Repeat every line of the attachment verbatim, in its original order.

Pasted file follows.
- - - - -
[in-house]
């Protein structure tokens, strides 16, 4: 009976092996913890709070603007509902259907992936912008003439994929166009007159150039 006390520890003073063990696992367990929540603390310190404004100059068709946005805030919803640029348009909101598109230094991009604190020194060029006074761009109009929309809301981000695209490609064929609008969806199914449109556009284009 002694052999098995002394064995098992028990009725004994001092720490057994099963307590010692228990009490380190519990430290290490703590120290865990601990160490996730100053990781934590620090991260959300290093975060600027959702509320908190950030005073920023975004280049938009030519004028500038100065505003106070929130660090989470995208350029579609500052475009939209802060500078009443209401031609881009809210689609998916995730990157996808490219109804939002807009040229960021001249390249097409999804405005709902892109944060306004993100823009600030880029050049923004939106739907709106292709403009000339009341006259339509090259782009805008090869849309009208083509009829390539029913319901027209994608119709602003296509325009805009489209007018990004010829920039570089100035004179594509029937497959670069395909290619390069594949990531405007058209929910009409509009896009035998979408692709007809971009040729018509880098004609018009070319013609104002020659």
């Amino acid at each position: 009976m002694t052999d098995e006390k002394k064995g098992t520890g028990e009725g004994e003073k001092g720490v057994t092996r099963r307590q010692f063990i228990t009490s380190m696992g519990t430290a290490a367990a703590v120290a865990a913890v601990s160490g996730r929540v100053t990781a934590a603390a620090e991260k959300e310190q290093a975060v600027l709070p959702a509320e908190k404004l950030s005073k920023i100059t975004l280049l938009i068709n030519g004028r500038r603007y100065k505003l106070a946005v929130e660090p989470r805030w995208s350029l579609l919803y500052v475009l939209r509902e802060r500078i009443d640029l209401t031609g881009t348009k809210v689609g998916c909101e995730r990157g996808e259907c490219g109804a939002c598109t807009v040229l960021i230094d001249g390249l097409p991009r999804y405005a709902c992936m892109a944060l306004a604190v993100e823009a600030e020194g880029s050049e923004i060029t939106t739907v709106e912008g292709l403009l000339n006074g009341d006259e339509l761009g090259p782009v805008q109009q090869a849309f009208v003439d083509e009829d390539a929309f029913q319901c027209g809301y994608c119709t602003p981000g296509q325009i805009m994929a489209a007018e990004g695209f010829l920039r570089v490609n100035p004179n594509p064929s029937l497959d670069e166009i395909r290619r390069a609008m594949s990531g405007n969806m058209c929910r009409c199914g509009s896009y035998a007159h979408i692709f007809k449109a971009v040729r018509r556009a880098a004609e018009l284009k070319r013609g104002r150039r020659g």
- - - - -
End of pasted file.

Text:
[in-house]
């Protein structure tokens, strides 16, 4: 009976092996913890709070603007509902259907992936912008003439994929166009007159150039 006390520890003073063990696992367990929540603390310190404004100059068709946005805030919803640029348009909101598109230094991009604190020194060029006074761009109009929309809301981000695209490609064929609008969806199914449109556009284009 002694052999098995002394064995098992028990009725004994001092720490057994099963307590010692228990009490380190519990430290290490703590120290865990601990160490996730100053990781934590620090991260959300290093975060600027959702509320908190950030005073920023975004280049938009030519004028500038100065505003106070929130660090989470995208350029579609500052475009939209802060500078009443209401031609881009809210689609998916995730990157996808490219109804939002807009040229960021001249390249097409999804405005709902892109944060306004993100823009600030880029050049923004939106739907709106292709403009000339009341006259339509090259782009805008090869849309009208083509009829390539029913319901027209994608119709602003296509325009805009489209007018990004010829920039570089100035004179594509029937497959670069395909290619390069594949990531405007058209929910009409509009896009035998979408692709007809971009040729018509880098004609018009070319013609104002020659």
């Amino acid at each position: 009976m002694t052999d098995e006390k002394k064995g098992t520890g028990e009725g004994e003073k001092g720490v057994t092996r099963r307590q010692f063990i228990t009490s380190m696992g519990t430290a290490a367990a703590v120290a865990a913890v601990s160490g996730r929540v100053t990781a934590a603390a620090e991260k959300e310190q290093a975060v600027l709070p959702a509320e908190k404004l950030s005073k920023i100059t975004l280049l938009i068709n030519g004028r500038r603007y100065k505003l106070a946005v929130e660090p989470r805030w995208s350029l579609l919803y500052v475009l939209r509902e802060r500078i009443d640029l209401t031609g881009t348009k809210v689609g998916c909101e995730r990157g996808e259907c490219g109804a939002c598109t807009v040229l960021i230094d001249g390249l097409p991009r999804y405005a709902c992936m892109a944060l306004a604190v993100e823009a600030e020194g880029s050049e923004i060029t939106t739907v709106e912008g292709l403009l000339n006074g009341d006259e339509l761009g090259p782009v805008q109009q090869a849309f009208v003439d083509e009829d390539a929309f029913q319901c027209g809301y994608c119709t602003p981000g296509q325009i805009m994929a489209a007018e990004g695209f010829l920039r570089v490609n100035p004179n594509p064929s029937l497959d670069e166009i395909r290619r390069a609008m594949s990531g405007n969806m058209c929910r009409c199914g509009s896009y035998a007159h979408i692709f007809k449109a971009v040729r018509r556009a880098a004609e018009l284009k070319r013609g104002r150039r020659g």